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1. Lord, thou hast been our dwelling-place in all generations. Before the mountains were brought forth, or ever thou hadst formed the earth and the world, even from everlasting to everlàsting, thou art Gòd.
2. O ye loud waves! and O ye forests high!
And O ye clouds that far above me soared!
3. I would invoke those who fill the seats of jústice, and all who minister at her àltar, that they execute the wholesome and necessary severity of the law. I invoke the ministers of our religion, that they proclaim its denunciation of these crimes, and add its solemn sanctions to the authority of hùman laws. If the pulpit be sílent, whenever or whèrever there may be a sinner, bloody with this guilt, within the hearing of its voice, the pulpit is false to its trùst.
4. Slow, slow! toll it low,
As the sea-waves break and flow;
With the same dull, slumberous motion
Rocked him on through storm and calm,
So his drowsy ears may deem
That the sound which breaks his dream
Washing on his vèssel's side.
IV. Very Slow.
1. O thou Etèrnal One! whose presence bright
2. Wide as the world is His command,
Firm as a ròck His truth shall stand,
When rolling years shall cease to mòve.
3. Here, then, is a support which will never fàil; here is a foundation which can never be moved,―the everlasting Creator of countless worlds, "the high and lofty One that inhabiteth etèr nity." What a sublime concèption! He inhabits eternity, óccupies this inconceivable duràtion, pervades and fills throughòut this boundless dwelling.
HE degree of force or loudness required in reading depends upon the space to be filled by the reader's voice or the distance it must reach; upon the number of persons presumed to be addressed, and upon the emotion expressed.
What is wanted in every-day use of the voice, in the schoolroom or elsewhere, is a clear tone and easy, natural utterance. The practice of loud and sustained tones is an excellent means of improving the voice, but is to be the exception, not the rule, in ordinary reading. Yet the softest tone must be elastic and full of life. To be natural it is not necessary to be dull.
1. The day is done, and the darkness
As a feather is wafted downward
2. "How sweetly," said the trembling maid,
So long had they in silence stood
3. I delighted to loll over the quarter-railing, or climb to the main-top, of a calm day, and muse for hours together on the tranquil bosom of a summer's sea; or to gaze upon the piles of golden clouds just peering above the horizon, fancy them some fairy realms, and people them with a creation of my own; or to watch the gentle undulating billows rolling their silver volumes, as if to die away on those happy shòres.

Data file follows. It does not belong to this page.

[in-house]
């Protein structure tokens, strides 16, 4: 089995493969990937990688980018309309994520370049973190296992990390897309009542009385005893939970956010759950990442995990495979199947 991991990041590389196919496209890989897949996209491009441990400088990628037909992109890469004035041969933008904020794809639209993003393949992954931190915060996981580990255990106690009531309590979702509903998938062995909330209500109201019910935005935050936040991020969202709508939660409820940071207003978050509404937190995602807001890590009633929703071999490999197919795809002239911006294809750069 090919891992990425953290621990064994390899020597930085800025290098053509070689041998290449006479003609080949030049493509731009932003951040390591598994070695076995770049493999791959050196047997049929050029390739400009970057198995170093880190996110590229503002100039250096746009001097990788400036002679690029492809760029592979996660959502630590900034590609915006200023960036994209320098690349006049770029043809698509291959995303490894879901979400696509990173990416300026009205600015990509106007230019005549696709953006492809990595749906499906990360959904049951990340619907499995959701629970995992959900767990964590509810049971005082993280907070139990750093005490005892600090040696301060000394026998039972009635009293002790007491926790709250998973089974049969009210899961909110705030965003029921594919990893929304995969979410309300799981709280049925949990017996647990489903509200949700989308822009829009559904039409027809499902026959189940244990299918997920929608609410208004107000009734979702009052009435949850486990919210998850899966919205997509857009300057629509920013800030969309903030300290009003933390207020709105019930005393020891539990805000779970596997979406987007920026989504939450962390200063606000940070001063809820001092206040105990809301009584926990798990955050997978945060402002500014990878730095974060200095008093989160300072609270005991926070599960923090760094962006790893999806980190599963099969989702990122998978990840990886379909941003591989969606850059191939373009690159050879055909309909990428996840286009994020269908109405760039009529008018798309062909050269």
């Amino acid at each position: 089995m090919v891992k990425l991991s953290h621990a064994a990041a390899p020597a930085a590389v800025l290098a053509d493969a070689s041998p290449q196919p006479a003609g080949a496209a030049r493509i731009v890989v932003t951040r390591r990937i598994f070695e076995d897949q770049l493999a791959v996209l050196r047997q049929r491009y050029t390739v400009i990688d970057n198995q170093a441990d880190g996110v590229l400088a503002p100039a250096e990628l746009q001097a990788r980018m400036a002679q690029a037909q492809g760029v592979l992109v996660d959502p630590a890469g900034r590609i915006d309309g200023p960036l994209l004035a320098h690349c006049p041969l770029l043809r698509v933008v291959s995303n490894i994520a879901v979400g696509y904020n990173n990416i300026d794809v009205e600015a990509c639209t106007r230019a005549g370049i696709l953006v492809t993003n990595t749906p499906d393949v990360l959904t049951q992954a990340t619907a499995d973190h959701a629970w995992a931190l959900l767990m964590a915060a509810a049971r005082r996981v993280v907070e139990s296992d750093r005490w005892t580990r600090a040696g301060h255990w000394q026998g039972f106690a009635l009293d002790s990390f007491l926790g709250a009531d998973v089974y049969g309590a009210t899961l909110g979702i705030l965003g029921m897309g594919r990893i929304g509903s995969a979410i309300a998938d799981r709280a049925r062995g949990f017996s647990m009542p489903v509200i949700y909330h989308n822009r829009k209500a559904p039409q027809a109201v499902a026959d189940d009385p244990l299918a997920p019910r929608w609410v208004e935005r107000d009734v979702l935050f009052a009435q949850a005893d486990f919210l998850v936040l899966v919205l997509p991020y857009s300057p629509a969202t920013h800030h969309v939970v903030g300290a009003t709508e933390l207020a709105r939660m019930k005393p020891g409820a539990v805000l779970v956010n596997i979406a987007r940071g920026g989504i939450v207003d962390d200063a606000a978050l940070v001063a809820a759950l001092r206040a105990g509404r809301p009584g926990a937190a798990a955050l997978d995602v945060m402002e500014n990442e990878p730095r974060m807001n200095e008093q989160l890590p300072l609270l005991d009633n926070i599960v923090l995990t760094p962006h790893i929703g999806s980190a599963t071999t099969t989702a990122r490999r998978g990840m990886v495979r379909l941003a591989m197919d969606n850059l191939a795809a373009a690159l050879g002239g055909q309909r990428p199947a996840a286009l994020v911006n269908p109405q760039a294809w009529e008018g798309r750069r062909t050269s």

4. How still the morning of the hallowed dày!
The ploughboy's whistle, and the milkmaid's song.
5. See how beneath the moonbeam's smile
Thus man, the sport of bliss and care,
II. Moderate Force.
1. If we look to what the waters produce, shoals of the fry of fìsh frequent the margins of rivers, of lákes, and of the sea itself. These are so happy that they know not what to do with themselves. Their àttitudes, their vivàcity, their leaps out of the water, their frolics ín it, all conduce to show their excess of spìrits, and are simply the effècts of that excess.
2. People talk of liberty as if it meant the liberty of doing what a man likes. The only liberty that a man worthy the name of a man ought to ask for, is to have all restrictions, inward and outward, removed, to prevent his doing what he òught.
3. Once more: speak clearly, if you speak at all;
Carve every word before you let it fall;
Do put your àccents in the proper spot;
Don't let me bèg you-don't say "How?" for “What?”
4. Exert your talents and distinguish yourself, and don't think of retiring from the world until the world will be sòrry that you retire. I hate a fellow whom pride, or cowardice, or laziness, drives into a corner, and who does nothing when he is there but sit and growl. Let him come out as I do, and bàrk.
5. Do not look for wrong and évil—
Look for goodness, look for gladness,
If you bring a smiling visage
It is done!
Clang of bell and roar of gùn!
How the bèlfries rock and rèel!
2. The storm is out; the land is ròused;
Where is the coward who sits well hòused?
Man by man!
Swing the battle-sword who càn!
3. Hò, trumpets, sound a wàr-note!
Hò, lictors, clear the way!
The knights will ride, in all their pride,
IV. Very Loud.
1. Up drawbridge, groom! What, warder, hò!
2. Call the watch! call the watch!
3. Forward, the light brigàde!
4. They strike! hurrah! the fort has surrèndered!
And wave your càp, and clap your hands for joy.
"Victory! victory! victory!"
Is the shout.
Shout! for the fiery fort is òurs, and the field
PITCH, OR MODULATION.
HE proper modulation of the voice is one of the most important elements of expression. In nothing is a reader's good taste more manifest than in his adaptation of pitch and quality of tone to every different shade of thought and emotion. There can be no expressive reading without such variation. The most musical voice becomes monotonous when continued in one unvarying pitch.
Nothing but an appreciation of the sentiment can be a correct guide to the application of these tones. But the broader distinctions may be indicated as follows:
A high pitch is used in the expression of light and joyous